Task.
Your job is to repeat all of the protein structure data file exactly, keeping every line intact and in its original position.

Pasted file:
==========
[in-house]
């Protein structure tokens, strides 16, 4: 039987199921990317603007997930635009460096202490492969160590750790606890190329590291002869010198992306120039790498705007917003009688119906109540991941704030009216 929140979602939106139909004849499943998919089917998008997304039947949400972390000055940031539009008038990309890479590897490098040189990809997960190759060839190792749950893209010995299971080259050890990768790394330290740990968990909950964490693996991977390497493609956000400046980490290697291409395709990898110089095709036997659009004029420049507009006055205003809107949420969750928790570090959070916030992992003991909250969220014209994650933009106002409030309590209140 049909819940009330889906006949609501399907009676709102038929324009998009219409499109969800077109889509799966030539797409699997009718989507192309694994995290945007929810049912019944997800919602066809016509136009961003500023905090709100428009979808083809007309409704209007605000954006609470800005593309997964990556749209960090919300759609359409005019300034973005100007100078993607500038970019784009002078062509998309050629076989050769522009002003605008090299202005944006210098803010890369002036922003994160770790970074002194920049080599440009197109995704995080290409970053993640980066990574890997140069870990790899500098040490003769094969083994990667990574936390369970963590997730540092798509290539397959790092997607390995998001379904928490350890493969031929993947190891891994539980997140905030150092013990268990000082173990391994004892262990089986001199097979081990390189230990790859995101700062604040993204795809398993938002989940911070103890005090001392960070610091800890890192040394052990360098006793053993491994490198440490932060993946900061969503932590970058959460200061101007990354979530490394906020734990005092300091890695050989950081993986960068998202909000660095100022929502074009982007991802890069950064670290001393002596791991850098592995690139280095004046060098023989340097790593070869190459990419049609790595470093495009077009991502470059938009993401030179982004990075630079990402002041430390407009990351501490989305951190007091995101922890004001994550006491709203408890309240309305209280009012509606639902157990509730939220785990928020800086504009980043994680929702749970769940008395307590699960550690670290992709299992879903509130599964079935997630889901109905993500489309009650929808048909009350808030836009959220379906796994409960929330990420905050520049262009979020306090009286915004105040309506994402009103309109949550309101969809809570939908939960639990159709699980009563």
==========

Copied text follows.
[in-house]
């Protein structure tokens, strides 16, 4: 039987199921990317603007997930635009460096202490492969160590750790606890190329590291002869010198992306120039790498705007917003009688119906109540991941704030009216 929140979602939106139909004849499943998919089917998008997304039947949400972390000055940031539009008038990309890479590897490098040189990809997960190759060839190792749950893209010995299971080259050890990768790394330290740990968990909950964490693996991977390497493609956000400046980490290697291409395709990898110089095709036997659009004029420049507009006055205003809107949420969750928790570090959070916030992992003991909250969220014209994650933009106002409030309590209140 049909819940009330889906006949609501399907009676709102038929324009998009219409499109969800077109889509799966030539797409699997009718989507192309694994995290945007929810049912019944997800919602066809016509136009961003500023905090709100428009979808083809007309409704209007605000954006609470800005593309997964990556749209960090919300759609359409005019300034973005100007100078993607500038970019784009002078062509998309050629076989050769522009002003605008090299202005944006210098803010890369002036922003994160770790970074002194920049080599440009197109995704995080290409970053993640980066990574890997140069870990790899500098040490003769094969083994990667990574936390369970963590997730540092798509290539397959790092997607390995998001379904928490350890493969031929993947190891891994539980997140905030150092013990268990000082173990391994004892262990089986001199097979081990390189230990790859995101700062604040993204795809398993938002989940911070103890005090001392960070610091800890890192040394052990360098006793053993491994490198440490932060993946900061969503932590970058959460200061101007990354979530490394906020734990005092300091890695050989950081993986960068998202909000660095100022929502074009982007991802890069950064670290001393002596791991850098592995690139280095004046060098023989340097790593070869190459990419049609790595470093495009077009991502470059938009993401030179982004990075630079990402002041430390407009990351501490989305951190007091995101922890004001994550006491709203408890309240309305209280009012509606639902157990509730939220785990928020800086504009980043994680929702749970769940008395307590699960550690670290992709299992879903509130599964079935997630889901109905993500489309009650929808048909009350808030836009959220379906796994409960929330990420905050520049262009979020306090009286915004105040309506994402009103309109949550309101969809809570939908939960639990159709699980009563």